Yes… no…. depends? It is a question I most often ask of every manager or leader I meet for the first time, whether a prospective client, an existing client, or a new colleague. One simple answer speaks volumes about mindset and puts a stake in the ground indicating where the conversation, if there is to be one, needs to start and where it needs to lead. We are obviously required to assume that this applies only to people who hire people and it applies only in a professional context. Yes is the answer to the question – the one you’re looking for. If you’re thinkingno, we probably couldn’t work together unless you were open to change. That’s not meant to be snarky or snobby. It simply makes sense to me that hiring is, and should be, the most important management responsibility, regardless of whether that manager is currently hiring, or not. Certainly we could alter the question to something like “Is Hiring the Most Important Thing You Do, When You’re Doing It?” But, that dilutes the spirit and gravity of the question. It’s akin to asking “is oxygen the most important thing you breathe, while you’re breathing.” It Doesn’t Depend The exceedingly unscientific poll results, from my having asked this question hundreds of times, lead me to my own conclusions. Managers who answer yes, undeniably, are generally more successful, more respected, are better managers, and consistently make better hires. They tend to partner with recruiters, are open to expert advisement on the process and best practices of hiring, and they engage throughout the entire process in the form of ownership, sense of urgency, relevant assessment, meaningful feedback and decision making. Those who answer “it depends” tend to act accordingly. In that case, other priorities often usurp hiring and, well… there you go. If the significance of hiring depends on what else is currently on a manager’s plate, that’s the same as a no answer in my view. So, in fact, the “it depends” response is not valid. It either is or it isn’t. Oddly, It Is Part of the Culture Thing We so often talk and write about corporate culture. I’ve railed against what most companies now relate as culture and cultural fit – mostly what it isn’t. It’s become the practice of cultivating individuals who fit neatly into a “they-look-like-us” container – frightening, actually. Moreover, it’s become a universal mechanism for censure of candidates someone thinks might not fit in. However, hiring being the top priority is one of those big ideas that does belong in the corporate culture discussion. Not only should managers treat hiring as the top priority, but it should permeate the organization and be a highly-touted component of the guiding principles for any company worth its salt. And, that should not only be reflected in the behavior of leadership but should be a metric against which all managers are measured. I’ve implored companies to move away from the normal bucket of quantitative recruiting metrics like time-to-hire, offer-as-compared-to-midpoint, requisition aging, and other measurements that have no significant bearing, nor shed any light, on the performance of acquiring top talent. I have seen a trend where organizations are warming to measurement of things more closely related to quality-of-hire, but these are often aimed at the recruiting or talent organization (aka HR in most companies) and not the business (managers). Why? Put a Ruler on It If hiring is the most important thing (and remember, it should be), then shouldn’t the people doing the hiring be measured? What I do see, in the rare case of a manager being graded on hiring, is where managers are measured on the quantitative aspect of putting a butt in an open seat. When annual performance rolls around, a small line item on the review form titled something generic, likehiring, is often rendered as “met requirements” – that is, if the manager had three open heads and managed to make three hires. If they only hired two out of the three and can throw talent acquisition far enough under the bus, they may still get the “at requirements” grade. And, we all know what rolls downhill. The fact that it took 120 days, on average, to make those hires ends up in the lap of some unknowing recruiter who pulled hair and teeth in an attempt to get the manager to engage in the process, but didn’t have the gravitas to stand up. And, we’re still talking about those idiotic and meaningless quantitative metrics. I know it seems we’ve steered off track – stay with me. Be Careful of That For Which You Ask To assume that hiring is the most important thing, most managers would say we have to project that assumption forward into circumstance well outside of their own sphere of influence. The list is infinitely long – things like production outages, client issues, executive priorities, birthday parties, etc – and yet, I see this as a simple unwillingness to own a process so critical that it is literally make/break for the organization long-term. Why is this such a hard concept to appreciate? I believe it comes down to a single common denominator – because most companies haven’t elevated hiring to a top priority and because managers are not assessed or measured on it. Until hiring carries a sense of urgency asthe top priority – not a burdensome task we just want to complete so it goes away – companies will continue to do what they do. And, the ripple effect is enormous, including things like:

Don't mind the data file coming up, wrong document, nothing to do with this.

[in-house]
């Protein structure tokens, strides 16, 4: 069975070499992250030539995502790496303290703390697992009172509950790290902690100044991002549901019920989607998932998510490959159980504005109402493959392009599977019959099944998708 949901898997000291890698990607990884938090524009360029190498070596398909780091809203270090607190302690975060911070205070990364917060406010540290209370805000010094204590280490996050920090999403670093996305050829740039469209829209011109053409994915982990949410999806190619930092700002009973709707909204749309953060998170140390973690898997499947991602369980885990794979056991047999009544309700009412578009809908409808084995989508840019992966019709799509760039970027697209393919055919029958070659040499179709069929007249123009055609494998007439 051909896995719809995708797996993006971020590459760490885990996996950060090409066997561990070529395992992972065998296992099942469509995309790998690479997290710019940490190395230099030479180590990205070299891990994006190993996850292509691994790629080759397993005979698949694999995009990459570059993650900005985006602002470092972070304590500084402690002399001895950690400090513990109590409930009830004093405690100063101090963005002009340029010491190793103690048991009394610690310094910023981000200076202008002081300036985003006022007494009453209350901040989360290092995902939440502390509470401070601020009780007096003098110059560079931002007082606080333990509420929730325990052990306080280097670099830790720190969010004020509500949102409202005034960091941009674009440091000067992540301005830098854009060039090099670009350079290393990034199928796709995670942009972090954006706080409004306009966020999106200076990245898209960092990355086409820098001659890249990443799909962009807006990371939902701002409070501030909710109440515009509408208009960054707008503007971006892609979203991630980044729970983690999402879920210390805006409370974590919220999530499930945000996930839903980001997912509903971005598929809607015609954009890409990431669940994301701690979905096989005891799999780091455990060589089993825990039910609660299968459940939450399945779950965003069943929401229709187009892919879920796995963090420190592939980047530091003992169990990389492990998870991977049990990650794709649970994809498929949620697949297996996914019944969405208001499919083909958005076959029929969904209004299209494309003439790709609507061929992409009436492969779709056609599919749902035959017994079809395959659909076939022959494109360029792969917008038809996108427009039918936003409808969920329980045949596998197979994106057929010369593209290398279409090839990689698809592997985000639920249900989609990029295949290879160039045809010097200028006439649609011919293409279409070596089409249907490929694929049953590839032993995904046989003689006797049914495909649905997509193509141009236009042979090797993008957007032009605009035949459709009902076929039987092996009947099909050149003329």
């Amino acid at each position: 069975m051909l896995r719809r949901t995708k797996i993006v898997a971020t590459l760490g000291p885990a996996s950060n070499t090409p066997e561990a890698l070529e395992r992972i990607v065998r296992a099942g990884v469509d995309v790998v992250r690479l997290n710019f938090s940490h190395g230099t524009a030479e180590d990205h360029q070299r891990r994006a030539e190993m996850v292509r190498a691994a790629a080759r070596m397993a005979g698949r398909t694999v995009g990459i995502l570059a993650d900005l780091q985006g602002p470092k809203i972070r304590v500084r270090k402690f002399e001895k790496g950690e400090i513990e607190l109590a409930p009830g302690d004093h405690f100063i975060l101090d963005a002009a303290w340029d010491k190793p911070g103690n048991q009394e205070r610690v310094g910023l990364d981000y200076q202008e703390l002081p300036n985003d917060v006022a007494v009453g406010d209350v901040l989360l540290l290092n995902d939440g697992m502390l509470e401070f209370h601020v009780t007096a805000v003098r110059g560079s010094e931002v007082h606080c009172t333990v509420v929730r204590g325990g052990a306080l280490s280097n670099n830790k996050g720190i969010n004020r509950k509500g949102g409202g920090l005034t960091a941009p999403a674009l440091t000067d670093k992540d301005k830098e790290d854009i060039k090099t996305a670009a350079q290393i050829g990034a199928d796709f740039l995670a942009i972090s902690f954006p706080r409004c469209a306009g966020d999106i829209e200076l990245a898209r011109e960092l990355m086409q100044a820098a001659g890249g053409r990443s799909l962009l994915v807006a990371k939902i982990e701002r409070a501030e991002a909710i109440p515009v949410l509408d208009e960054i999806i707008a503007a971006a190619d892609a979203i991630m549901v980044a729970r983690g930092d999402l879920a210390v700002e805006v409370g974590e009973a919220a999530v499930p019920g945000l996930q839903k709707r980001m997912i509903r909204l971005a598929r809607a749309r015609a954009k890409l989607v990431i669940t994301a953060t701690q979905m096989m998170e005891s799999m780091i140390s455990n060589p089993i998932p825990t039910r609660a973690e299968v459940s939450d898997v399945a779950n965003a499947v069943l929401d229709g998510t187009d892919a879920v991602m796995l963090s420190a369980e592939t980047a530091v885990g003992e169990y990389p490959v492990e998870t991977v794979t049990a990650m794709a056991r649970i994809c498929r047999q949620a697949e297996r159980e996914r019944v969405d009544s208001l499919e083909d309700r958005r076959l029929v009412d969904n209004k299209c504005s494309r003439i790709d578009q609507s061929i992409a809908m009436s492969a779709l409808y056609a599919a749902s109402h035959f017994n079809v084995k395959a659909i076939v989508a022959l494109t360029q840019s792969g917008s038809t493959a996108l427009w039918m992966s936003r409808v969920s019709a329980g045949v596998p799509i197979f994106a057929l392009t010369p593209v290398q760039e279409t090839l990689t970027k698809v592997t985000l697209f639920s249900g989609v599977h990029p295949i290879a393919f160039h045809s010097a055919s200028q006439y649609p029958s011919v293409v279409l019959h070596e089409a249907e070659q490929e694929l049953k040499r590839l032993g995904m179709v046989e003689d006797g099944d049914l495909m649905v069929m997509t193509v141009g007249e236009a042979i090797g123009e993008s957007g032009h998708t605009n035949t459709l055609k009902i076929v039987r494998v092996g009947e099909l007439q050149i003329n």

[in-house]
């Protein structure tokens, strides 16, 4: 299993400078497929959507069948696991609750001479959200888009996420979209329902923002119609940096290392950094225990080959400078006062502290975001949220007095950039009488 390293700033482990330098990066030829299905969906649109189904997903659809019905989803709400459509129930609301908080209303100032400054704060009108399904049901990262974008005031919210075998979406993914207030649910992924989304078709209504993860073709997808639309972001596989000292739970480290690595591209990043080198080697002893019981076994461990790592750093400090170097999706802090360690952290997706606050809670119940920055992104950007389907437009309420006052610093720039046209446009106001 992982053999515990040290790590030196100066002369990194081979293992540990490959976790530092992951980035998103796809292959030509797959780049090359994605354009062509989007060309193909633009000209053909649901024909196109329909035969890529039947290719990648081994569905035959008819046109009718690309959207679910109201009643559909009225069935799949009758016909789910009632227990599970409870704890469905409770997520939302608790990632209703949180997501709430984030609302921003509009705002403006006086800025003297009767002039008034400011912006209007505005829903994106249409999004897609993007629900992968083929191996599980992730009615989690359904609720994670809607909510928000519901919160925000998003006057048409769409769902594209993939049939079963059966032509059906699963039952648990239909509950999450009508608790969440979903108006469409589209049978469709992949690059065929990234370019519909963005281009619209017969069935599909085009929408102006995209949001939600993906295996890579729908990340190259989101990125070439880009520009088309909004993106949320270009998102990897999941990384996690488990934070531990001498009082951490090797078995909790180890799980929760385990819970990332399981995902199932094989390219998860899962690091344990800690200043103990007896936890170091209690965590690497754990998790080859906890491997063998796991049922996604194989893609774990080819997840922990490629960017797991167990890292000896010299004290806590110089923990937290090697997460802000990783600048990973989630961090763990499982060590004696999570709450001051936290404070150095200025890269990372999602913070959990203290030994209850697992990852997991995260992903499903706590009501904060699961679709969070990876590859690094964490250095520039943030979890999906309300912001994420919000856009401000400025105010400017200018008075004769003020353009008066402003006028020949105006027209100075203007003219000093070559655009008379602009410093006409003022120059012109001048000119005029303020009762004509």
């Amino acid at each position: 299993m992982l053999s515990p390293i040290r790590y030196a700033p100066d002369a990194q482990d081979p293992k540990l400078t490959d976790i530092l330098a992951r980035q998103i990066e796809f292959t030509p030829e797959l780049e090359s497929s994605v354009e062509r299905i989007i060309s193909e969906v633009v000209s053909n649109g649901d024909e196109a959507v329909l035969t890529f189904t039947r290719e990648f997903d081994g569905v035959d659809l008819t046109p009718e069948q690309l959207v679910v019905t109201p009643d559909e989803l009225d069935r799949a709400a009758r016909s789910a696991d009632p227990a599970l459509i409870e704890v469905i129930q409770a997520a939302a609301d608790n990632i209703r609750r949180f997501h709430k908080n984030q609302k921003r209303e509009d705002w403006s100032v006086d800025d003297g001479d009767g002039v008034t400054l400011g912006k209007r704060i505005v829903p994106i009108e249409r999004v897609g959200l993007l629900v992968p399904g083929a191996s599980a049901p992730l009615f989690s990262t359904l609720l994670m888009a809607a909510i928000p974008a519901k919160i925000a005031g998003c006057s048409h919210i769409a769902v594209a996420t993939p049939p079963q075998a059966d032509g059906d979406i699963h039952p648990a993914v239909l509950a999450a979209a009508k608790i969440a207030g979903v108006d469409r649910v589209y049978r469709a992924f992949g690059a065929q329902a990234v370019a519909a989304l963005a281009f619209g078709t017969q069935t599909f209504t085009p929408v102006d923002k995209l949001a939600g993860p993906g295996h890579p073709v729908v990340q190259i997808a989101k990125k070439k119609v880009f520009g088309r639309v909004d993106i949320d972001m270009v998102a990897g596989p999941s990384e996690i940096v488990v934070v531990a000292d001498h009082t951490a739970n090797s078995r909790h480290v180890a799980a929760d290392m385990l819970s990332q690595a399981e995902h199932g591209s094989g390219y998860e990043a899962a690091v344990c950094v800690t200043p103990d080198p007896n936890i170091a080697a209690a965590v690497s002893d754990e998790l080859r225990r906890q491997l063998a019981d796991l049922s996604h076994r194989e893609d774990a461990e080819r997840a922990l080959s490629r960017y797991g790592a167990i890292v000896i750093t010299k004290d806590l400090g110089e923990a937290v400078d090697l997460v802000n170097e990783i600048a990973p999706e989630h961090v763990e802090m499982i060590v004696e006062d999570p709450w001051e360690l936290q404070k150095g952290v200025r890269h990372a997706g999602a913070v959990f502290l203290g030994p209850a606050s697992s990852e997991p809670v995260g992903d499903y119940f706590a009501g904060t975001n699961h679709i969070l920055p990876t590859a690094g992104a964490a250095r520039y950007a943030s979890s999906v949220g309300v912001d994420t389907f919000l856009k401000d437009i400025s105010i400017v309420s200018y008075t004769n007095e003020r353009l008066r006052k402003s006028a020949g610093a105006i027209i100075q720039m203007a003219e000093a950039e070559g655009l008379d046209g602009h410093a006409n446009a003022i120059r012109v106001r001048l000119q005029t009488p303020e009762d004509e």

- Negative impact to employer brand through candidate experience.
- HR/TA fatigue due to frustration in dealing with manager leading to lower morale, lost productivity and increased attrition/turnover.
- Business/organizational fatigue due to lack of needed resource leading to lower morale, lost productivity and increased attrition/turnover.
- Overall lower quality of hire due to lack of engagement by manager in hiring process often driven by settling or making no hire at all.
- Increased cost to company – intangibles are impossible to measure but tangibles include lost opportunity, cost of bad hires or no hires, morale degradation, overutilization of HR/TA resource, candidate sourcing costs.